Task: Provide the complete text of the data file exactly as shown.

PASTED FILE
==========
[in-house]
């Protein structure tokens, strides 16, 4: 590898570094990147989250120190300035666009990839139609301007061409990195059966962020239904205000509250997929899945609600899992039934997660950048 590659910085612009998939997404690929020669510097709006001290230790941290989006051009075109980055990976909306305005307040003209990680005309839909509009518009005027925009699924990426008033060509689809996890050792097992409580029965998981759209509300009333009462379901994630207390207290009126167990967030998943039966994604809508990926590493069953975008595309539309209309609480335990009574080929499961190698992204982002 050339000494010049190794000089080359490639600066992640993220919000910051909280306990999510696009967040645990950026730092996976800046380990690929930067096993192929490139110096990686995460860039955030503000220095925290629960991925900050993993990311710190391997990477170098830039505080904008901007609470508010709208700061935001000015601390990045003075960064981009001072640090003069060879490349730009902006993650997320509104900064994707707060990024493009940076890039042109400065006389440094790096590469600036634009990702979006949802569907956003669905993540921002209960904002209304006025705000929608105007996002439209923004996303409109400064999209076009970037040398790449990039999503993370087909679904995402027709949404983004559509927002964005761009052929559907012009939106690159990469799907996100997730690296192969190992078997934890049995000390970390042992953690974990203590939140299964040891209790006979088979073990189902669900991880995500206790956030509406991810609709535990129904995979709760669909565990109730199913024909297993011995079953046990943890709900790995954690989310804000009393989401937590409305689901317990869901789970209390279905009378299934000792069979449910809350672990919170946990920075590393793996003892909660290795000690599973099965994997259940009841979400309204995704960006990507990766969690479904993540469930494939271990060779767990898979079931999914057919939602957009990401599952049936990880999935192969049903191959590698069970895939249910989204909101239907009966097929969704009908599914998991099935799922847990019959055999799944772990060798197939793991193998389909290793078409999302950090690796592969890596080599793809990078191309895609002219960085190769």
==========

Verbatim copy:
[in-house]
């Protein structure tokens, strides 16, 4: 590898570094990147989250120190300035666009990839139609301007061409990195059966962020239904205000509250997929899945609600899992039934997660950048 590659910085612009998939997404690929020669510097709006001290230790941290989006051009075109980055990976909306305005307040003209990680005309839909509009518009005027925009699924990426008033060509689809996890050792097992409580029965998981759209509300009333009462379901994630207390207290009126167990967030998943039966994604809508990926590493069953975008595309539309209309609480335990009574080929499961190698992204982002 050339000494010049190794000089080359490639600066992640993220919000910051909280306990999510696009967040645990950026730092996976800046380990690929930067096993192929490139110096990686995460860039955030503000220095925290629960991925900050993993990311710190391997990477170098830039505080904008901007609470508010709208700061935001000015601390990045003075960064981009001072640090003069060879490349730009902006993650997320509104900064994707707060990024493009940076890039042109400065006389440094790096590469600036634009990702979006949802569907956003669905993540921002209960904002209304006025705000929608105007996002439209923004996303409109400064999209076009970037040398790449990039999503993370087909679904995402027709949404983004559509927002964005761009052929559907012009939106690159990469799907996100997730690296192969190992078997934890049995000390970390042992953690974990203590939140299964040891209790006979088979073990189902669900991880995500206790956030509406991810609709535990129904995979709760669909565990109730199913024909297993011995079953046990943890709900790995954690989310804000009393989401937590409305689901317990869901789970209390279905009378299934000792069979449910809350672990919170946990920075590393793996003892909660290795000690599973099965994997259940009841979400309204995704960006990507990766969690479904993540469930494939271990060779767990898979079931999914057919939602957009990401599952049936990880999935192969049903191959590698069970895939249910989204909101239907009966097929969704009908599914998991099935799922847990019959055999799944772990060798197939793991193998389909290793078409999302950090690796592969890596080599793809990078191309895609002219960085190769």